Nasr wins #TJ13 #F1 Driver of the Weekend at #AUSGP

brought to you by TJ13 provocateur-in-chief Fat Hippo 

Felipe Nasr, the bane in every TV commenter’s life, since there’s also Felipe Massa, who just sounds the same, has the distinction of being voted Driver of the Weekend for the first GP of the season. In TJ13’s poll the Brazilian rookie gained an impressive 41.77% of the readers’ votes as he brought home his Sauber C34 in fifth place. Considering that the Brazilian had been signed up to a non-existent seat last year solely for the fact that he had potent sponsors affiliated with him, one could be forgiven for thinking that Nasr would be just another pay driver, but the Brazilian proved that he has the racing mettle to back it up. After a – literally – pointless season, Sauber scored a healthy harvest of points just two days after the ridiculous spectacle presented by their team principal. If nothing else, the brutal drubbing he administered to his hopeless team mate Marcus Ericsson shows that Nasr is far from being in F1 on monetary merit alone.

In a very distant second we have Lewis Hamilton at 11.3%, who did exactly nothing to deserve as much as a mention as he merely trundled along at half throttle with nothing but a hopelessly broken German to worry about.

In third place we have baby Max at 10.8%, who held on to the pace quite well despite starting on the harder compound. Unfortunately the Dutchman’s pram caught fire after switching to the option tyres. All in all, however, not too bad a showing for someone who’s barely old enough to understand what what girls are for, other than competing for the shovel in the sandbox.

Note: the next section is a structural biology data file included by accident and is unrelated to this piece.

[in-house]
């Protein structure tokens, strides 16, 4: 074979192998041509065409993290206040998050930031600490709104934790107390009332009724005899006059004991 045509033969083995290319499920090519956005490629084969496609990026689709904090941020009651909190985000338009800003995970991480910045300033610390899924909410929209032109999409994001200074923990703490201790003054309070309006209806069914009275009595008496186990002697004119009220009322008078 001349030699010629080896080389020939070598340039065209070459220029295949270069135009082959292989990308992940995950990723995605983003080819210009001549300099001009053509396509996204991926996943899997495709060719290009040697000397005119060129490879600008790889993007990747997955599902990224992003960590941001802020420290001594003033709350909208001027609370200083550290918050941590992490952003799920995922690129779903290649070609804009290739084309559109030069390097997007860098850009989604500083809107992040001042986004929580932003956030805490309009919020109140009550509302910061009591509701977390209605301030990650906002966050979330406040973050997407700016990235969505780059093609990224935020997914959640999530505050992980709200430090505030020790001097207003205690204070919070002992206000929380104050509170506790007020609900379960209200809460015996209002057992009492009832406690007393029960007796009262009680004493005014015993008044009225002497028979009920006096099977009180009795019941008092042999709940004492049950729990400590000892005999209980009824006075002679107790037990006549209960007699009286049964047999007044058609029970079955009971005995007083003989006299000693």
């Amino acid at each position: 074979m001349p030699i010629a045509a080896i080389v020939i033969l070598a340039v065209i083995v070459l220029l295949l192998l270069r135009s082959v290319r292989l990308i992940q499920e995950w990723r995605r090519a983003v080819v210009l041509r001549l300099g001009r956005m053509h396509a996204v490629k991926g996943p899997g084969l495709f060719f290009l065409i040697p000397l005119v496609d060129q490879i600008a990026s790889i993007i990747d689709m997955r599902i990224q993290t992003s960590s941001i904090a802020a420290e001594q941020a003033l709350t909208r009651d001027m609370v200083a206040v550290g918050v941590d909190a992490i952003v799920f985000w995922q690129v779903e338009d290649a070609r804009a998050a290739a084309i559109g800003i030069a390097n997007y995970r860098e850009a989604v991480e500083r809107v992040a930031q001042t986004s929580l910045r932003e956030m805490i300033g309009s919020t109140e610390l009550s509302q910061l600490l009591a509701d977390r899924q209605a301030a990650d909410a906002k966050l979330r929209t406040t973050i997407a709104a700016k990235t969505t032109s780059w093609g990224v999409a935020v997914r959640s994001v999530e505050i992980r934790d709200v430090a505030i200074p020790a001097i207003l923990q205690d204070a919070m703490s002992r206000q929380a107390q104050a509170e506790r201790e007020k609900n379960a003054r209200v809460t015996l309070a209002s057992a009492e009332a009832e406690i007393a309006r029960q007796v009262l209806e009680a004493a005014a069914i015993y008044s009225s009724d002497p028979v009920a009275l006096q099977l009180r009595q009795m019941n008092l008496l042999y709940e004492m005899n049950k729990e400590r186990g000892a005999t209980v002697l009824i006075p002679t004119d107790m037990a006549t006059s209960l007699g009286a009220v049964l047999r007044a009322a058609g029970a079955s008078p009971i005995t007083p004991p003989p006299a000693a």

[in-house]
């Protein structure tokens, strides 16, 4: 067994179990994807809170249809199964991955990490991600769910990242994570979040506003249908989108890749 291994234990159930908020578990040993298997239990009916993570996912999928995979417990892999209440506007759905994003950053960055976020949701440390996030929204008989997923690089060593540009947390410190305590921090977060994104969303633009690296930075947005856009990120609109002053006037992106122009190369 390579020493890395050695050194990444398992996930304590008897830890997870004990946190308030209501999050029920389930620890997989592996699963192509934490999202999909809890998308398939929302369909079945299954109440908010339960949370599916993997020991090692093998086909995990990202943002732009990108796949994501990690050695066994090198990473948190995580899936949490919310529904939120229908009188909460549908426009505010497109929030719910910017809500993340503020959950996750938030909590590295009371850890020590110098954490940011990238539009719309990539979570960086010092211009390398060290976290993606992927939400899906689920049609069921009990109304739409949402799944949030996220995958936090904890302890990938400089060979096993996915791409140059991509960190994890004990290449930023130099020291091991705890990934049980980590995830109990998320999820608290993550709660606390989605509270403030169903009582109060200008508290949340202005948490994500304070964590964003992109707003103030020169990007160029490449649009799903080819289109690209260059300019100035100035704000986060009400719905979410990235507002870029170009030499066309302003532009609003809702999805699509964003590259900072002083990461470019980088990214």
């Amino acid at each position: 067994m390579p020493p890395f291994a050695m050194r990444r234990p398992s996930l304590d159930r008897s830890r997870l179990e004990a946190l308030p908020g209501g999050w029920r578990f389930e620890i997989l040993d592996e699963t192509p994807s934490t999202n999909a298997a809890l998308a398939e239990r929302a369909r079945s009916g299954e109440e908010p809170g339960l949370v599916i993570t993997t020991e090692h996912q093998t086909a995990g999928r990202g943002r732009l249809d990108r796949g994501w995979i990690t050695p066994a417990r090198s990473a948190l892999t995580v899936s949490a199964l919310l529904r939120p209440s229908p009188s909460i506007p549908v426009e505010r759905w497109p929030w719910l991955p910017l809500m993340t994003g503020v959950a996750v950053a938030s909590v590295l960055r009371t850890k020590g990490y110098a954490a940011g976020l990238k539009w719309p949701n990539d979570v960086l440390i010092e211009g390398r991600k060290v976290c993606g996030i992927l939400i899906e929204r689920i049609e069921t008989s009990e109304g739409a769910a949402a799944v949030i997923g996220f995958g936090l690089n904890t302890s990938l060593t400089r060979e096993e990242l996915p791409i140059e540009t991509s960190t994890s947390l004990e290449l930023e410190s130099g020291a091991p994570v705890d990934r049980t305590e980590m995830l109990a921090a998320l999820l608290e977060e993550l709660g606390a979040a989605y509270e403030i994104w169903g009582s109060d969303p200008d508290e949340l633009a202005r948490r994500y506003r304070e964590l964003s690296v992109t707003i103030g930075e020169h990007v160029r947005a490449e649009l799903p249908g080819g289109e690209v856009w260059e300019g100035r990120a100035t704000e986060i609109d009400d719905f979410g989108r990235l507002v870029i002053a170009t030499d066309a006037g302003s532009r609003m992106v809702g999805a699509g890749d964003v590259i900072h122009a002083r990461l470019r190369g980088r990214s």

You picked a fine time to leave me loose wheel
with four knackered wheel nuts
and points in the field
I’ve had some bad times
Lived through some sad times
But this time takes ice cream to heal
You picked a fine time to leave me loose wheel

Lament of an unknown Finnish citizen, 2015

Behind young Max we have the scarlet clad duo of Räikkönen and Vettel, who are only separated by 0.8%. There was not much to differentiate between the two buddies in red, but despite his blisteringly fast laps on the second set of options, Kimi was always going to lose out due to the slower two-stop strategy. In the end it was all academic as his car developed a habit of shedding wheels, but there is no doubt that both drivers of the Gestione Sportiva were closer to their best that they had ever been last year.

We leave the minor scorers to the consideration of the interested reader, but it is worth mentioning that last year’s hyped hero Danny Ricciardo got not a single vote, maybe reminding some that a driver is only as good as his car and team.

18 responses to “Nasr wins #TJ13 #F1 Driver of the Weekend at #AUSGP

  1. Isn’t it Baby Felipe vs. Felipe Baby? Humorous explanation of the results, Herr Hippo.

  2. I really don’t understand how Max got a higher ratings than Sainz Jr. especially when he was getting spanked.

    • until he binned it in quali he looked better, and he started race on Medium tyres. His Medium stints looked pretty good and would have been epic watching him run fast laps on soft tyres.